By Janice Min
January 24, 1994 12:00 PM

IN THE 1970s DESIGNER BOB MACKIE worked with more stars than Carl Sagan. But in 1982, after creating looks for the likes of Carol Burnett, Cher and Barbra Streisand, the Guru of Glitter left Hollywood to go into the couture business in New York City. “Everyone told me that I’d make 50 million-trillion dollars,” he says. That’s not exactly how it turned out.

Early last year, Mackie, 54, found himself so deeply in debt—he owed creditors, including the Gambino crime family, roughly $1 million—that he had to close his New York operation and sell his $850,000 Beverly Hills mansion and his L.A. studio. Then in March, his 33-year-old son Robin died of AIDS after a long battle with drugs. “I wish everything that happened was a nightmare,” says Bob, “and I could open my eyes and wake up and have it be over.”

At the time of Robin’s death, Mackie, who had received loans of more than $100,000 from Cher and Burnett, was trying to resuscitate his career. Working out of a warehouse, he designed costumes for Gypsy, the CBS movie starring Bette Midler. (He wasn’t the producers’ first choice. In fact, two other designers turned down the job before one of them recommended Mackie.) “I might have gone and sucked my thumb for a month or so,” says Burnett, “but after Robin died, Bob never flagged in what he had to do.”

Working on Gypsy, which aired last month, helped Mackie put New York behind him. His show-stopping evening gowns had been a big hit on Seventh Avenue at first. But the late-’80s recession and the unmarketability of his glitzy designs sent his business into a tailspin. And after a government sting operation revealed that Consolidated Trucking, one of Mackie’s investors, was affiliated with the Gambinos, the New York Post splashed his picture on the front page under the headline “Cher’s Dress Man Connected to the Mob.” “Inside were pictures of everyone I’d ever dressed,” he says. “It was gruesome.” Mackie, who recently outfit-led members of the Gambino family for a wedding to pay back part of his debt, is unapologelic about the gangland connection. “The clothes are clean, but the garment business isn’t always,” he says.

Mackie, despite his losses, remains philosophical about the ordeal. “I’ve never been one of those people for whom fashion was my religion,” he says. “I love dressing people, but just making clothes for people to wear is so heartless. It’s more fun to create a character or a look for a show—to do something that’s emotionally fulfilling for the audience and the performer. That’s where my heart is.”

And always has been. The only child of parents who separated when he was 2, Mackie, born in L.A., was raised in Rosemead, a suburb of that city, primarily by his paternal grandparents, who encouraged him to draw. His stepsister from his mother’s first marriage introduced him to the movies. “I sat in the theater totally mesmerized,” he says, “watching Betty Grable, Rita Hayworth. Then I went home and drew what I’d seen.”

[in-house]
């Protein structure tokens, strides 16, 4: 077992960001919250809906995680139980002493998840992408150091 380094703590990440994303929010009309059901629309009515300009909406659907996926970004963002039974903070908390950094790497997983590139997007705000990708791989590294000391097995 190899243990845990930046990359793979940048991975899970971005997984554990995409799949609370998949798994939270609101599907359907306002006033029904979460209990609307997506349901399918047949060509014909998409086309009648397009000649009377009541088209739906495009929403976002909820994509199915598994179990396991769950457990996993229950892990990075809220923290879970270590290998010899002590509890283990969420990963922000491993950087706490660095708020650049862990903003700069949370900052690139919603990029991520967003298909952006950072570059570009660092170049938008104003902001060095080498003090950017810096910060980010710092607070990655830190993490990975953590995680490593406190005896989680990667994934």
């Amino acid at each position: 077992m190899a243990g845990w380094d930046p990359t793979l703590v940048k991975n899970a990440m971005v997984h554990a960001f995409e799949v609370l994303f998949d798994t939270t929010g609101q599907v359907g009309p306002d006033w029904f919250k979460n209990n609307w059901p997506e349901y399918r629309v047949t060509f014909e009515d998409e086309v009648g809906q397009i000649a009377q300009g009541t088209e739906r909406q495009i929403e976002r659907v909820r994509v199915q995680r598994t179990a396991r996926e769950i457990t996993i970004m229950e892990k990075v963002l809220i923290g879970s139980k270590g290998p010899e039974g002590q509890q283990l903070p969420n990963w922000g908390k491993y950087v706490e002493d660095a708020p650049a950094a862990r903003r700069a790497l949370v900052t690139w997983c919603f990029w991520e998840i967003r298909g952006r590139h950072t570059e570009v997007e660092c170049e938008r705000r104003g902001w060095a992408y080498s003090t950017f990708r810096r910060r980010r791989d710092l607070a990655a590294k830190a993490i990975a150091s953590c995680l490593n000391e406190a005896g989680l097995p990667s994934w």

After high school he attended the prestigious Chouinard Art Institute in L.A., only to leave at 19, already married to Marianne Wolford (they divorced in 1963) and father to Robin. Mackie was discovered by legendary costumer Edith Head in 1961 while working as a novice designer at Paramount Studios. He soon catapulted to fame, going on to create costumes for some of Hollywood’s most celebrated leading ladies—including Mariene Dietrich and Milzi Gaynor—and won six Emmy Awards, plus Oscar nominations for Funny Girl, Lady Sings the Blues and Pennies from Heaven. “Bob’s got tremendous wit,” says Ann-Margret, for whom Mackie designed gowns for her stage performances. “He can make you shimmer or shine, feel reckless or fragile and just about everything else.”

What he couldn’t do was save his son. Robin started using drugs at 15 and by the time he was in his early 20s had lost interest in almost everything, though he worked occasionally as a makeup artist in L.A. He learned he was HIV positive after going through rehab at several clinics. “It was very difficult to see this person you have so much hope for finally come out of one problem, then go into another,” says Bob. “As a parent, you only want the best. And when it’s not like that, you just wish you could trade places.”

In spite of the tumultuous past year, Mackie has managed to resettle in a stately three-bedroom town house in Hollywood and is focusing on what he does best. In addition to Gypsy, he did the costumes for Ruthless, an acclaimed small-theater production in Beverly Hills, and he has agreed to be the designer for Tommy Tune’s Broadway musical The Best Little Whorehouse Goes Public, which is expected to open in May. “It’s funny,” he says. “The whole 10 years I lived in New York I wasn’t offered one Broadway show. The minute I closed the apartment and moved back to L.A., I received the call.”


TODD GOLD in Los Angeles